11.20.2013
7
Morning Glow Moisturizer SPF 15, Oil-Free
4 fl. oz. for $6.79
Expert Rating
Community Rating (1)
Expert Reviews
Last Updated:11.20.2013
Jar Packaging:No
Tested on animals:Yes

Morning Glow Moisturizer SPF 15, Oil-Free contains a form of menthol that can cause skin to tingle (not glow) with irritation, and that is unquestionably a problem. Without it, this in-part avobenzone sunscreen would have been highly recommended as a basic, lightweight, affordable sunscreen for normal to slightly oily skin.

Community Reviews
Claims

A light, oil-free moisturizer that hydrates skin and contains tiny light reflectors to leave skin looking naturally brighter.

Ingredients

Active: Avobenzone (3.06%), Octinoxate (7.43%), Octisalate (2%), Other: Benzalkonium Chloride, Benzyl Alcohol, Butylparaben, C12-15 Alkyl Benzoate, Carbomer, Grapefruit Fruit Extract, Cucumber Fruit Extract, Dimethicone, Disodium EDTA, Ethylparaben, Fragrance, Glycerin, Isobutylparaben, Menthyl Lactate, Methylparaben, Mica, Panax Ginseng Root Extract, Panthenol, Phenoxyethanol, Polymethyl Methacrylate, Propylparaben, Silica, Sodium Ascorbyl Phosphate, Sodium Hydroxide, Steareth-2, Steareth-21, Titanium Dioxide, Water, Cornstarch, Ginger Root Extract

Brand Overview

Clean & Clear At-A-Glance

Strengths: Inexpensive; an excellent 10% benzoyl peroxide product; some very good cleansers.

Weaknesses: The majority of products contain irritating fragrant extracts, alcohol, menthol, menthyl lactate, or other problematic ingredients; below-average moisturizers; poor options for those struggling with breakouts or blackheads (at least if your goal is assembling a helpful skin-care routine using only Clean & Clear's products).

The name of this Johnson & Johnson–owned brand clearly communicates what it attempts to provide, and may seem to be a beacon of hope for consumers struggling with acne. The products are heavily marketed toward teens, with commercials and print ads featuring attractive young models with nary a blemish in sight, presumably because these fresh-faced teens adhere to a routine consisting of these attractively packaged products.

Although there are some great, inexpensive cleansers available, blemishes have nothing to do with how clean your skin is; the two issues are completely unrelated. The other failing is that unlike sister company Neutrogena (also owned by J&J), almost all of Clean & Clear's anti-acne products contain irritating ingredients that won't improve skin problems and end up making matters worse. Even a couple of the pH-correct BHA options are marred by troublesome ingredients that only make blemished skin more inflamed and impede the healing process. Moreover, the issue of sun protection is inadequately addressed, with the only option failing to provide sun protection without added irritants. What kind of message is that for teens trying to put together an effective skin-care routine? Clean skin is attainable from these products, but the company's road to "beautifully clear" skin has too many speed bumps to make this a one-stop destination for the blemish-prone.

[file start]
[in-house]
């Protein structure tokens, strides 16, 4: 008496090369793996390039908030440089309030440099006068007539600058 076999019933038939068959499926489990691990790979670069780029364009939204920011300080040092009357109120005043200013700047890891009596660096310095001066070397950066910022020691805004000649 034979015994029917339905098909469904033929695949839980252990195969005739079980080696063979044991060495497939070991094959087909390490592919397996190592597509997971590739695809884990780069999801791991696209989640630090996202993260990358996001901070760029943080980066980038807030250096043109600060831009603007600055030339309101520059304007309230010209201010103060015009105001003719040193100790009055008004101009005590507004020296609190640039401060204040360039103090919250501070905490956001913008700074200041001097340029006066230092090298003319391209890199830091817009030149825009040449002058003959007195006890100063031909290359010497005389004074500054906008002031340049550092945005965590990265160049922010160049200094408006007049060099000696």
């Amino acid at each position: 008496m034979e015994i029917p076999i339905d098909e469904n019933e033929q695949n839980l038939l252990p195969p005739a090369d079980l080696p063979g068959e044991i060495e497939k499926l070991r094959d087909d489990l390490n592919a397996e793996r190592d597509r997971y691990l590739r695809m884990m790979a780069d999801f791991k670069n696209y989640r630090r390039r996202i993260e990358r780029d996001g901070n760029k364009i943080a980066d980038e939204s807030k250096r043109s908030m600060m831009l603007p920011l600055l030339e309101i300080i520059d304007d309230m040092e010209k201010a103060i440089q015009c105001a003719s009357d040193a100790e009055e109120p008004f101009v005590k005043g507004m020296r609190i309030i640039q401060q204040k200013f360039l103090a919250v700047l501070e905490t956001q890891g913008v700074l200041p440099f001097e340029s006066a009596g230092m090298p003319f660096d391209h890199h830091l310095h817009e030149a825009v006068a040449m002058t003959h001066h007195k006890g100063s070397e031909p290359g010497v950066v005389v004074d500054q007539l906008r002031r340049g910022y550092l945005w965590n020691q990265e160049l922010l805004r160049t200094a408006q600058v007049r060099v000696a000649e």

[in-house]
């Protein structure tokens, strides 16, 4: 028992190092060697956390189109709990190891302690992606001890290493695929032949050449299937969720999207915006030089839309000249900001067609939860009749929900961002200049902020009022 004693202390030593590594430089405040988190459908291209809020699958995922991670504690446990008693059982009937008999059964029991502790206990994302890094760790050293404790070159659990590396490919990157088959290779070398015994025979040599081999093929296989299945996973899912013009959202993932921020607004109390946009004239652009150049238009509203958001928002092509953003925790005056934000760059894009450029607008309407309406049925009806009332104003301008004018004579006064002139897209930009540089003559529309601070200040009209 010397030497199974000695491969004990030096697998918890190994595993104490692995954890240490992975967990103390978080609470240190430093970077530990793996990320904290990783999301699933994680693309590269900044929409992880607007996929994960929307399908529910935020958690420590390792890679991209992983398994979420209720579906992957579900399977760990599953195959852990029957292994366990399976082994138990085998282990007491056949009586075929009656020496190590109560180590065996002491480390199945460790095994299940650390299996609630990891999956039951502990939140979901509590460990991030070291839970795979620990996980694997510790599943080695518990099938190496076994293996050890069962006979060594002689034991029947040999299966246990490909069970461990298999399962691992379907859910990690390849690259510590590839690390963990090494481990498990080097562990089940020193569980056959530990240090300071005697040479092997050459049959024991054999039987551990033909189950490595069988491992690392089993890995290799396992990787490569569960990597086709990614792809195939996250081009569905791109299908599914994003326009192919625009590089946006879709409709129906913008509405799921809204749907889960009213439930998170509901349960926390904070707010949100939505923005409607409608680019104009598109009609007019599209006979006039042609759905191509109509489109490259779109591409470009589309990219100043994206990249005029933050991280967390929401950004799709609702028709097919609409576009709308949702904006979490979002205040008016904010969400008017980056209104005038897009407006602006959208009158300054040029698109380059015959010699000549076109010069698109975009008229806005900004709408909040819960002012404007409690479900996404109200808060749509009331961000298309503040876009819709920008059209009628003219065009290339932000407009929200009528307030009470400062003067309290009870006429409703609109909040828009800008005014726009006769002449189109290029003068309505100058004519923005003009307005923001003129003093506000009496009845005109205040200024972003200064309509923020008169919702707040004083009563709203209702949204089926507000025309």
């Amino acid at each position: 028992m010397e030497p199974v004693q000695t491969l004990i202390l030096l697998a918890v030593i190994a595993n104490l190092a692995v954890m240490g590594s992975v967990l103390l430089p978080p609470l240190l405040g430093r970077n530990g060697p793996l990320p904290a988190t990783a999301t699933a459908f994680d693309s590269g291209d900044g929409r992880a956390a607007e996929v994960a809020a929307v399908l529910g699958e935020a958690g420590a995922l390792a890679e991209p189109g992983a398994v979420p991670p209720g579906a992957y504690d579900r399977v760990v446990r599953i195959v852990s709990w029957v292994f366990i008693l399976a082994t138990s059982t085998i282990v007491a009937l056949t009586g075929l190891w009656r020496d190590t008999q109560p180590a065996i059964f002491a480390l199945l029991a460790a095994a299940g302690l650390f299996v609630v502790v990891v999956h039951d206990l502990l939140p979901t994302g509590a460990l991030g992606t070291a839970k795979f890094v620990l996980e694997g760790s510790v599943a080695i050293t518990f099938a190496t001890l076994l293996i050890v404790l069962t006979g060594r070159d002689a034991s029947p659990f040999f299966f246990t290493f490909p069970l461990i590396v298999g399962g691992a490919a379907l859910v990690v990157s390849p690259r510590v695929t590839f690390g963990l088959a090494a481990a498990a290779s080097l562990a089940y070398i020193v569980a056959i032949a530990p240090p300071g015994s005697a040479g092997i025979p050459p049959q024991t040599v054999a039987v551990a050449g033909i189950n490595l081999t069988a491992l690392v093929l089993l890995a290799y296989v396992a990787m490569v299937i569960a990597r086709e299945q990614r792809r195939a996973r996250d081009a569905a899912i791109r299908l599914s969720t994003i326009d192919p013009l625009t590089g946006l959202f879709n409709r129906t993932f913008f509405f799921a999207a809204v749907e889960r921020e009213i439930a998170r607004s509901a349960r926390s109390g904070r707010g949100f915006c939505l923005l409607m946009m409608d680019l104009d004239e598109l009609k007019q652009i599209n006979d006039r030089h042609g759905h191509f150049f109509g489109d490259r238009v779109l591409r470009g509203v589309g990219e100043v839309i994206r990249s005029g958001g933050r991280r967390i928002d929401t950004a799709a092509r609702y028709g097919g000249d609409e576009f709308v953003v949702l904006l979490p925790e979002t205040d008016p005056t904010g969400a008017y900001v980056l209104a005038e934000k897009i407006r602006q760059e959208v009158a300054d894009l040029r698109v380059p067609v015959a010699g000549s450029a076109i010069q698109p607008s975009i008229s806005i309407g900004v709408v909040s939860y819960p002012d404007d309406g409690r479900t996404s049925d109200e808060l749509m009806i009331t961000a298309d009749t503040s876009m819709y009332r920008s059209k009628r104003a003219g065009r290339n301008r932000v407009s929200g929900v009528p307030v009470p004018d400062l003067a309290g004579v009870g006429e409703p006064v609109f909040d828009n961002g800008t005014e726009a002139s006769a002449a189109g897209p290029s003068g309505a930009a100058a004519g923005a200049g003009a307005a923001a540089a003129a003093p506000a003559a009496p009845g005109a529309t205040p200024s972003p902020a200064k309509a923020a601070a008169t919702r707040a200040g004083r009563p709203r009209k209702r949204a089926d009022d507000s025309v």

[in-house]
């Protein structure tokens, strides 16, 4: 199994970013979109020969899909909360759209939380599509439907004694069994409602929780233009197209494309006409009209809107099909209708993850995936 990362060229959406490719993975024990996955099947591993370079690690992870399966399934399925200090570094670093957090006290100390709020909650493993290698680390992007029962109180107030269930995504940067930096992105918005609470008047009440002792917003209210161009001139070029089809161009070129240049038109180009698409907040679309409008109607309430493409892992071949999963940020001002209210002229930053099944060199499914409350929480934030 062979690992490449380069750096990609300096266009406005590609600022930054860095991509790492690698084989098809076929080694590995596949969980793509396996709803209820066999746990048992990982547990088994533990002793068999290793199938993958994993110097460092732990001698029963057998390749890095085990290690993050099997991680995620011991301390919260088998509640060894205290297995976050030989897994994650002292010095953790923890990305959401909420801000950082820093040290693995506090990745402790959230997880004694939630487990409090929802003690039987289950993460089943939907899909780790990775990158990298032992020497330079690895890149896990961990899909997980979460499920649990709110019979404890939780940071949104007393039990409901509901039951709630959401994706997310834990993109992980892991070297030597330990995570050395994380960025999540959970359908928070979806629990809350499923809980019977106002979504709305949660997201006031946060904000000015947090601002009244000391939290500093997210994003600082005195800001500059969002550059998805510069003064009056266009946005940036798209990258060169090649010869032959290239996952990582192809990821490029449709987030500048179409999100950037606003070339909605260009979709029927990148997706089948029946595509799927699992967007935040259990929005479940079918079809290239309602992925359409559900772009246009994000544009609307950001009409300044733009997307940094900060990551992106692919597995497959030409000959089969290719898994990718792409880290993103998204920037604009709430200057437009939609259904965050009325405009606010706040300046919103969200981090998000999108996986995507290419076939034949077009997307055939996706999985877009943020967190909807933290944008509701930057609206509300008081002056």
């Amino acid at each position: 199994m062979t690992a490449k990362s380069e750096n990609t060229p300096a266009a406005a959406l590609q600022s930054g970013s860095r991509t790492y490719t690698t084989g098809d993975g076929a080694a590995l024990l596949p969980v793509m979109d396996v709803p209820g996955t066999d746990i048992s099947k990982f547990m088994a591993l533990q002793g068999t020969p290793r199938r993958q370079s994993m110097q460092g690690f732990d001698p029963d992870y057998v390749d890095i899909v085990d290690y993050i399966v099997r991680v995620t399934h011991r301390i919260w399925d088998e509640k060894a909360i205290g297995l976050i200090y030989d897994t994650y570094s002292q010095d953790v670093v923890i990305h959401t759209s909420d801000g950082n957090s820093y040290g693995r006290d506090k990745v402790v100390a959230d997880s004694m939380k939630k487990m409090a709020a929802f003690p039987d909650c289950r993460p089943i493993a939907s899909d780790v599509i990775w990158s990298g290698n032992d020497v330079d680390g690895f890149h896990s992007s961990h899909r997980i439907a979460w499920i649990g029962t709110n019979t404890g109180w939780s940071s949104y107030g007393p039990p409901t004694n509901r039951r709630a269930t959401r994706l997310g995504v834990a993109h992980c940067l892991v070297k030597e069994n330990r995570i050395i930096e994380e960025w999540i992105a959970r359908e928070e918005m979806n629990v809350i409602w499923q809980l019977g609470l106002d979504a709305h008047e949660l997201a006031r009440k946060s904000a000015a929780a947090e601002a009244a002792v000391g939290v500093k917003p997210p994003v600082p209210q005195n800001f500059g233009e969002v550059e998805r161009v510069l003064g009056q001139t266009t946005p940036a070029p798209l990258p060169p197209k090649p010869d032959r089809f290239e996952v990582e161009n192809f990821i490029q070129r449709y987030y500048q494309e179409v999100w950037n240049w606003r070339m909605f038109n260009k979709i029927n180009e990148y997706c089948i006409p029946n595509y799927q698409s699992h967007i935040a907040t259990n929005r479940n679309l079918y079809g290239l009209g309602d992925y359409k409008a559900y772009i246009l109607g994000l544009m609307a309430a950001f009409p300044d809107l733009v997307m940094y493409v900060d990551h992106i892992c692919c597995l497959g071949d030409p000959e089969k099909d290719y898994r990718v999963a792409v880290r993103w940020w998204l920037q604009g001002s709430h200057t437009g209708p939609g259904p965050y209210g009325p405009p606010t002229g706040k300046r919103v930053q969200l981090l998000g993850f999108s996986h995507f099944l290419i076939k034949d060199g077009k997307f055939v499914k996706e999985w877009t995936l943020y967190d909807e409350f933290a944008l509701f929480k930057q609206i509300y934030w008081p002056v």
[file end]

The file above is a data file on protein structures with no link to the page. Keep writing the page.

For more information about Clean & Clear, call (877) 754-6411 or visit www.cleanandclear.com.

About the Experts

The Beautypedia and Paula’s Choice Research teams have one mission: To help you find the best products for your skin, whether they’re from Paula’s Choice or another brand. By combining efforts, we’re able to share scientific research and remain committed to the highest standards based on our decades of experience objectively reviewing thousands upon thousands of skincare and makeup formularies in all price ranges.


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See all reviews for this brand

Clean & Clear At-A-Glance

Strengths: Inexpensive; an excellent 10% benzoyl peroxide product; some very good cleansers.

Weaknesses: The majority of products contain irritating fragrant extracts, alcohol, menthol, menthyl lactate, or other problematic ingredients; below-average moisturizers; poor options for those struggling with breakouts or blackheads (at least if your goal is assembling a helpful skin-care routine using only Clean & Clear's products).

The name of this Johnson & Johnson–owned brand clearly communicates what it attempts to provide, and may seem to be a beacon of hope for consumers struggling with acne. The products are heavily marketed toward teens, with commercials and print ads featuring attractive young models with nary a blemish in sight, presumably because these fresh-faced teens adhere to a routine consisting of these attractively packaged products.

Although there are some great, inexpensive cleansers available, blemishes have nothing to do with how clean your skin is; the two issues are completely unrelated. The other failing is that unlike sister company Neutrogena (also owned by J&J), almost all of Clean & Clear's anti-acne products contain irritating ingredients that won't improve skin problems and end up making matters worse. Even a couple of the pH-correct BHA options are marred by troublesome ingredients that only make blemished skin more inflamed and impede the healing process. Moreover, the issue of sun protection is inadequately addressed, with the only option failing to provide sun protection without added irritants. What kind of message is that for teens trying to put together an effective skin-care routine? Clean skin is attainable from these products, but the company's road to "beautifully clear" skin has too many speed bumps to make this a one-stop destination for the blemish-prone.

For more information about Clean & Clear, call (877) 754-6411 or visit www.cleanandclear.com.